All Amphibians to be Listed as Injurious?
On September 17, 2010 the FWS published a Notice of Inquiry in the Federal Register “To List All Live Amphibians in Trade as Injurious.” The consensus has been that the process would be far too labor intensive and costly for FWS to list all amphibians in a single rule making. However, with the recent enactment of CatX, FWS could “streamline” the process necessary for a mass listing of species. Consider this aggressive timeline since last Spring:

  • May 14, 2015– Center for Biological Diversity and SAVE THE FROGS presents a petition to FWS to, “Institute an Emergency Moratorium on Imports of All Live Salamanders,” and “To List All Live Salamanders in Trade as Injurious.” The petition cites the highly controversial “Broken Screens” report from the Defenders of Wildlife, and the more recent Martel et al., 2014, published in Science Magazine.
  • August 10, 2015– FWS closes the Public Comment period on their Salamander Peer Review Plan to list salamanders as “injurious.”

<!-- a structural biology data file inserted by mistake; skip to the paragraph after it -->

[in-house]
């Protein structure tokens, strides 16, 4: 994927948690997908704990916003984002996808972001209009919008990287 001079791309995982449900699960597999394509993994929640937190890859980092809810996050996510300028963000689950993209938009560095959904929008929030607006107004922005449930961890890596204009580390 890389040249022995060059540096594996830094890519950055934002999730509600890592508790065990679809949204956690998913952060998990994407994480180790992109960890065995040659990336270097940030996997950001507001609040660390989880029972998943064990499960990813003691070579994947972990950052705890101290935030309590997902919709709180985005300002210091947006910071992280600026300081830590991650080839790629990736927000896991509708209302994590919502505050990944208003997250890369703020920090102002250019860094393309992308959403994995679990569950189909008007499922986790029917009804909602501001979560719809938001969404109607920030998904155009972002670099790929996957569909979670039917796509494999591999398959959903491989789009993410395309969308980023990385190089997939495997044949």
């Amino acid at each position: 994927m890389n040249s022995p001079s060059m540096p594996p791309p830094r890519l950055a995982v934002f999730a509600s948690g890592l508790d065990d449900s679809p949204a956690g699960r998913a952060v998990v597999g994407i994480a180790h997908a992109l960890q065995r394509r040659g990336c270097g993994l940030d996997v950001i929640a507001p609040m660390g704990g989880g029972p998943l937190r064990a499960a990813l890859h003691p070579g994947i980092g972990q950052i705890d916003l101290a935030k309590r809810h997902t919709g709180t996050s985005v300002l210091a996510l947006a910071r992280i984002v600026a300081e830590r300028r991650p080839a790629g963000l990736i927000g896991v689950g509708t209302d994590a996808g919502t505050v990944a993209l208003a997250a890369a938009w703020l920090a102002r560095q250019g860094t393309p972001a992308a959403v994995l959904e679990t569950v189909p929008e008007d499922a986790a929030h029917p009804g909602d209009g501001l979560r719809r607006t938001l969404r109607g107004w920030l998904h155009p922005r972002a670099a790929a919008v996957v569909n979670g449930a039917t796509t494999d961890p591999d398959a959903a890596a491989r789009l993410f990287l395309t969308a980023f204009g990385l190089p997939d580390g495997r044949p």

• October 29, 2015– CatX is enacted to “streamline” the process for listing “Injurious Wildlife” under the Lacey Act by removing NEPA requirements.

It appears that a proposed rule listing multiple amphibian species is forthcoming. CatX would put any rule on the regulatory fast track.

Regardless of the outcome of USARK v. Jewell et al., or a potential amphibian listing, it is clear that FWS is comfortable taking actions that shortcut accepted administrative procedures and NEPA, in order to realize their own politicized agenda. Regulatory hurdles were put in place for a reason, to avoid arbitrary decision making by agency personnel, and to protect American citizens, business owners and organizations from being run over by their own government. CatX sets a poor precedent for due process/fairness in the regulatory environment. Stakeholders may be dealing with the consequences of this ill-gotten rule for years to come.

“I welcome questions below in the comment section. I’m  always happy to clear confusion resulting from the actions of FWS, or potential implications for you. Let me know.” ~Andrew

Andrew Wyatt is a government affairs and policy consultant that works exclusively in the wildlife sector.